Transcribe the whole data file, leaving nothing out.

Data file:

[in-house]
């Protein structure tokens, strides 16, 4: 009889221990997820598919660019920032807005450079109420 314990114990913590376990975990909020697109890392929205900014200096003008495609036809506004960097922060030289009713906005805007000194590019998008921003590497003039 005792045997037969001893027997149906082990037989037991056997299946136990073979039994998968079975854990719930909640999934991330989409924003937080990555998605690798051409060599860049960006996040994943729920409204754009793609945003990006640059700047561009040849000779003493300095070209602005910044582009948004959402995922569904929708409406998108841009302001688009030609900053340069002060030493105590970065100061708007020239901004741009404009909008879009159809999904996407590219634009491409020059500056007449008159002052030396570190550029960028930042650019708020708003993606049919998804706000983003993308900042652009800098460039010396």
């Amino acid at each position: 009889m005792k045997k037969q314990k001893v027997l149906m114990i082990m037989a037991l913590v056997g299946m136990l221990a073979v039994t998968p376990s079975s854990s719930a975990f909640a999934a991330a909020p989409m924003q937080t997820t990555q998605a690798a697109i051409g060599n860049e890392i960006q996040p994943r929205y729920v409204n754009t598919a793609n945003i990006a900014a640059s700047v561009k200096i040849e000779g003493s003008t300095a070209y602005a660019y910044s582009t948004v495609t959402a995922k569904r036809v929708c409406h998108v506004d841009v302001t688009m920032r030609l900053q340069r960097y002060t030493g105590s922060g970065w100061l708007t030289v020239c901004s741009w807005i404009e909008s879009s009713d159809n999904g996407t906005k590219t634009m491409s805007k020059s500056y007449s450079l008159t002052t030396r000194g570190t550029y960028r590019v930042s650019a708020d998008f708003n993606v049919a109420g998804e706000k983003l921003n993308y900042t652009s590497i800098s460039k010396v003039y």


[in-house]
């Protein structure tokens, strides 16, 4: 009889221990997820598919660019920032807005450079109420 314990114990913590376990975990909020697109890392929205900014200096003008495609036809506004960097922060030289009713906005805007000194590019998008921003590497003039 005792045997037969001893027997149906082990037989037991056997299946136990073979039994998968079975854990719930909640999934991330989409924003937080990555998605690798051409060599860049960006996040994943729920409204754009793609945003990006640059700047561009040849000779003493300095070209602005910044582009948004959402995922569904929708409406998108841009302001688009030609900053340069002060030493105590970065100061708007020239901004741009404009909008879009159809999904996407590219634009491409020059500056007449008159002052030396570190550029960028930042650019708020708003993606049919998804706000983003993308900042652009800098460039010396």
């Amino acid at each position: 009889m005792k045997k037969q314990k001893v027997l149906m114990i082990m037989a037991l913590v056997g299946m136990l221990a073979v039994t998968p376990s079975s854990s719930a975990f909640a999934a991330a909020p989409m924003q937080t997820t990555q998605a690798a697109i051409g060599n860049e890392i960006q996040p994943r929205y729920v409204n754009t598919a793609n945003i990006a900014a640059s700047v561009k200096i040849e000779g003493s003008t300095a070209y602005a660019y910044s582009t948004v495609t959402a995922k569904r036809v929708c409406h998108v506004d841009v302001t688009m920032r030609l900053q340069r960097y002060t030493g105590s922060g970065w100061l708007t030289v020239c901004s741009w807005i404009e909008s879009s009713d159809n999904g996407t906005k590219t634009m491409s805007k020059s500056y007449s450079l008159t002052t030396r000194g570190t550029y960028r590019v930042s650019a708020d998008f708003n993606v049919a109420g998804e706000k983003l921003n993308y900042t652009s590497i800098s460039k010396v003039y």